A line editor pays special attention to transitions, vocabulary usage, and style, making final changes that will improve the quality of the book’s writing. A line editor also tracks a novel’s scenes, looking for any inconsistencies in setting, for instance, such as changes, within the same scene, in time of day, weather, characters’ clothes, or furnishings of any rooms the characters are in.
All line editing must be completed before the book is laid out for print since it is costly to re-design a book. The author is expected to review each suggestion made by the line editor before the book is sent to the designer.
In traditional publishing, the author is not permitted to make substantive changes to the story or writing once the book has been copy edited. By the time the book has been line edited, it is considered almost perfect and is ready for submission to the book designer, so the author certainly cannot rewrite anything.
If you are self-publishing and make substantive revisions to the story or to the book’s writing after the book has been copyedited or line edited, then you should have the new version of the book copyedited and line edited again.
No doubt you know what proofreading is, which some people mistakenly call “editing,” and you probably also know if you’re good at catching your own mistakes, even if they’re only typographical errors that wouldn’t prevent a reader from figuring out what you meant.
When traditional publishing Houses talk about proofreading, they mean the final check for any typographical errors after the book is laid out in its final, designed format. All front matter (title page, dedication, acknowledgments, copyright page, etc.) and end matter (index, footnotes, bibliography, discussion questions, author’s note, author biography, etc.) have been added, the book is paginated and has been designed by one of the House designers (the acquiring editor approves the cover art, the internal typefaces, etc.) and absolutely no rewriting of any kind is permitted.
Even though someone at the House will proofread the book for a final time before it goes to the printer, it is ultimately the author’s responsibility to proofread the book for the very last time. For that reason, any typographical errors are blamed on the author, not on any of the book’s editors. If you are publishing your book yourself, you will need to have someone else proofread your book after it is laid out for print, even if you plan to publish only an e-book version, before you do a final read-through yourself.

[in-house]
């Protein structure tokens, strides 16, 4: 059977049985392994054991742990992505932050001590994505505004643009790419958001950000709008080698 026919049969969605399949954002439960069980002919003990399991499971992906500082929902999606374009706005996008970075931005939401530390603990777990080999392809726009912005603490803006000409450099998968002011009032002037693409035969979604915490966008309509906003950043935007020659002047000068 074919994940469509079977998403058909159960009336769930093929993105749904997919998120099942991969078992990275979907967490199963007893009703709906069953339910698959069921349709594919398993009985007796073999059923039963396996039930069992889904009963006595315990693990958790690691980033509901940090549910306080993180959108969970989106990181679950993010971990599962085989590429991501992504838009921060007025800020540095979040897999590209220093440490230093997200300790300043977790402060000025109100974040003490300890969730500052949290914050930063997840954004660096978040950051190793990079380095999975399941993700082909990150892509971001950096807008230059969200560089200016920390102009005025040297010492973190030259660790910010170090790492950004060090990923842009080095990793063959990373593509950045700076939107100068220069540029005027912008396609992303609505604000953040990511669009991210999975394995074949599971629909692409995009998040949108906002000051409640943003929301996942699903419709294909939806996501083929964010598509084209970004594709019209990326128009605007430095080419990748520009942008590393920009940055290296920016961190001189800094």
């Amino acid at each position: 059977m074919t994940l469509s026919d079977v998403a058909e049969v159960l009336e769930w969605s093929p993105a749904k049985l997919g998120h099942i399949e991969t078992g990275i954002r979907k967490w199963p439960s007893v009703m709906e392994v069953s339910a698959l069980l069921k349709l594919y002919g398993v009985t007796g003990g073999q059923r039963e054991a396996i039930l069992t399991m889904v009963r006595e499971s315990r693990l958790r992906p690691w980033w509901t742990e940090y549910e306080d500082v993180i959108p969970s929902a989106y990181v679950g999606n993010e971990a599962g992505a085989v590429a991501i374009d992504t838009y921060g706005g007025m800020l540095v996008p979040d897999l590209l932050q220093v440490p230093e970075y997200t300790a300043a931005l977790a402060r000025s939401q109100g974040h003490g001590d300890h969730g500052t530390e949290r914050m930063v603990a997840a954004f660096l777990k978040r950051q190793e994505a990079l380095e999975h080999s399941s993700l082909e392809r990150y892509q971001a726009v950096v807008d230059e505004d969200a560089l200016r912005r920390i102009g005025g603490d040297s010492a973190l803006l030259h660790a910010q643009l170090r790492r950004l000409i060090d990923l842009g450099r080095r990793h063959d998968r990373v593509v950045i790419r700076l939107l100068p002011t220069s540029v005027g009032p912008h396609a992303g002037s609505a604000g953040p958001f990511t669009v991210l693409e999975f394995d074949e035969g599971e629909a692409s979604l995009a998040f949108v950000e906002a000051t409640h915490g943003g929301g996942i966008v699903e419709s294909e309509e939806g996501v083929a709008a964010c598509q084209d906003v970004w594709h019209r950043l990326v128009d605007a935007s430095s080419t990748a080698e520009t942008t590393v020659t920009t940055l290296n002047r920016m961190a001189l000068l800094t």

As an author, you have control of the quality of your product by telling a great story with such compelling characters that the readers can’t put your book down. After you’ve done that, good editing is essential because editors ensure that everything flows smoothly and nothing jolts the readers out of your story and back into their own lives.
If you’ve seen reader reviews, you’ve read the comments about a story not being believable, about dialogue not being realistic, or about a book’s becoming boring. Reader reviews are quick to point out that a book would have been improved if it had been a great deal shorter.
And while it’s true that those kind of comments are in reviews for both traditionally and self-published books, when a book has been poorly edited, readers are quick to leave scathing reviews about bad writing, poor or non-existent editing, and the author’s lack of education or intelligence.
Bad reviews can hurt sales, so good editing is good marketing because it allows readers to concentrate on your great story instead of on the physical quality of the book itself.
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Dr. Alexandria Szeman
Dr. Alexandria Szeman is an award-winning author who founded her own publishing house after retiring from University where she was a Professor of Creative Writing, World Literature, and Professional & Technical Writing. After learning book design and distribution, Alexandria began publishing other authors. The advent of e-books allowed Alexandria to put her own out-of-print books back into the market while allowing her to continue to publish fellow literary authors in all genres
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Rachel Thompson is the author of newly released BadRedhead Media 30-Day Book Marketing Challenge: How to energize your book sales in a month - created to help authors market their book. She is also the author of Broken Places (one of IndieReader's "Best of 2015" top books and 2015 Honorable Mention Winner in the San Francisco Book Festival), and the multi award-winning Broken Pieces, as well as two additional humor books, A Walk In The Snark and Mancode: Exposed. She owns BadRedhead Media, creating effective social media and book marketing campaigns for authors. Her articles appear regularly in The Huffington Post, IndieReader.com, The San Francisco Book Review (BadRedhead Says…), 12Most.com, BookPromotion.com, and Self-Publishers Monthly. Not just an advocate for sexual abuse survivors, Rachel is the creator and founder of the hashtag phenomenon #MondayBlogs and two live Twitter chats: #BookMarketingChat (co-hosted with TheRuralVA, Emilie Rabitoy) and #SexAbuseChat, co-hosted with C. Streetlights and Judith Staff. She hates walks in the rain, running out of coffee, and coconut. She lives in California with her family.